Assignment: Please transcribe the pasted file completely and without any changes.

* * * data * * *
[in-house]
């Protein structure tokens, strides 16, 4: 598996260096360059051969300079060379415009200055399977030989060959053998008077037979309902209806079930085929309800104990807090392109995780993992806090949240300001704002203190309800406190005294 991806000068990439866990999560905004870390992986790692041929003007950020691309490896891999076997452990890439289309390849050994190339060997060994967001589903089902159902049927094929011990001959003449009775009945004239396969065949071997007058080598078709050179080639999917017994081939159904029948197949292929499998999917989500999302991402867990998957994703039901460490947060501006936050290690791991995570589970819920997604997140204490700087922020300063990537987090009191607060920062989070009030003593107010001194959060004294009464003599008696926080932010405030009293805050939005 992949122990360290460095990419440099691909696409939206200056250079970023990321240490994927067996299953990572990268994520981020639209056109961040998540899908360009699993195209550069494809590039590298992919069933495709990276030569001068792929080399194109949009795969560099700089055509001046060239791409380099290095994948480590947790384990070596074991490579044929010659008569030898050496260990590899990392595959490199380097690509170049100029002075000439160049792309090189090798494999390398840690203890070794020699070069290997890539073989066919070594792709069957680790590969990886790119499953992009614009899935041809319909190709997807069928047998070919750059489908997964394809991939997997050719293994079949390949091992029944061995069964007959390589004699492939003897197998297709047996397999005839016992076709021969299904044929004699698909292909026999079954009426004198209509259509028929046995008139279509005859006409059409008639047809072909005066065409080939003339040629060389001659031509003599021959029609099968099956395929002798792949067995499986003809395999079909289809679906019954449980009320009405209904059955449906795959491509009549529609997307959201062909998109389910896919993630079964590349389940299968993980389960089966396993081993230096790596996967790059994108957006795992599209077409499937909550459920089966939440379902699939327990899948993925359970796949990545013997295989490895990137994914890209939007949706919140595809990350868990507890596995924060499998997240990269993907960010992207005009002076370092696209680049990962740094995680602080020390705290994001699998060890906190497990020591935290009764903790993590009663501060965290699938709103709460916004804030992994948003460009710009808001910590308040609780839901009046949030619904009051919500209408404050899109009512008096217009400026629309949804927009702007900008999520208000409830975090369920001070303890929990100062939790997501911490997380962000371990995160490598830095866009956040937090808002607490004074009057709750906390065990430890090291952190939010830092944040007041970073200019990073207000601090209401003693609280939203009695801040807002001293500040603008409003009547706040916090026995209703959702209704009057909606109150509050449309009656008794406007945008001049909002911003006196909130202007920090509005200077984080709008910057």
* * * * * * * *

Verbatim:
[in-house]
């Protein structure tokens, strides 16, 4: 598996260096360059051969300079060379415009200055399977030989060959053998008077037979309902209806079930085929309800104990807090392109995780993992806090949240300001704002203190309800406190005294 991806000068990439866990999560905004870390992986790692041929003007950020691309490896891999076997452990890439289309390849050994190339060997060994967001589903089902159902049927094929011990001959003449009775009945004239396969065949071997007058080598078709050179080639999917017994081939159904029948197949292929499998999917989500999302991402867990998957994703039901460490947060501006936050290690791991995570589970819920997604997140204490700087922020300063990537987090009191607060920062989070009030003593107010001194959060004294009464003599008696926080932010405030009293805050939005 992949122990360290460095990419440099691909696409939206200056250079970023990321240490994927067996299953990572990268994520981020639209056109961040998540899908360009699993195209550069494809590039590298992919069933495709990276030569001068792929080399194109949009795969560099700089055509001046060239791409380099290095994948480590947790384990070596074991490579044929010659008569030898050496260990590899990392595959490199380097690509170049100029002075000439160049792309090189090798494999390398840690203890070794020699070069290997890539073989066919070594792709069957680790590969990886790119499953992009614009899935041809319909190709997807069928047998070919750059489908997964394809991939997997050719293994079949390949091992029944061995069964007959390589004699492939003897197998297709047996397999005839016992076709021969299904044929004699698909292909026999079954009426004198209509259509028929046995008139279509005859006409059409008639047809072909005066065409080939003339040629060389001659031509003599021959029609099968099956395929002798792949067995499986003809395999079909289809679906019954449980009320009405209904059955449906795959491509009549529609997307959201062909998109389910896919993630079964590349389940299968993980389960089966396993081993230096790596996967790059994108957006795992599209077409499937909550459920089966939440379902699939327990899948993925359970796949990545013997295989490895990137994914890209939007949706919140595809990350868990507890596995924060499998997240990269993907960010992207005009002076370092696209680049990962740094995680602080020390705290994001699998060890906190497990020591935290009764903790993590009663501060965290699938709103709460916004804030992994948003460009710009808001910590308040609780839901009046949030619904009051919500209408404050899109009512008096217009400026629309949804927009702007900008999520208000409830975090369920001070303890929990100062939790997501911490997380962000371990995160490598830095866009956040937090808002607490004074009057709750906390065990430890090291952190939010830092944040007041970073200019990073207000601090209401003693609280939203009695801040807002001293500040603008409003009547706040916090026995209703959702209704009057909606109150509050449309009656008794406007945008001049909002911003006196909130202007920090509005200077984080709008910057």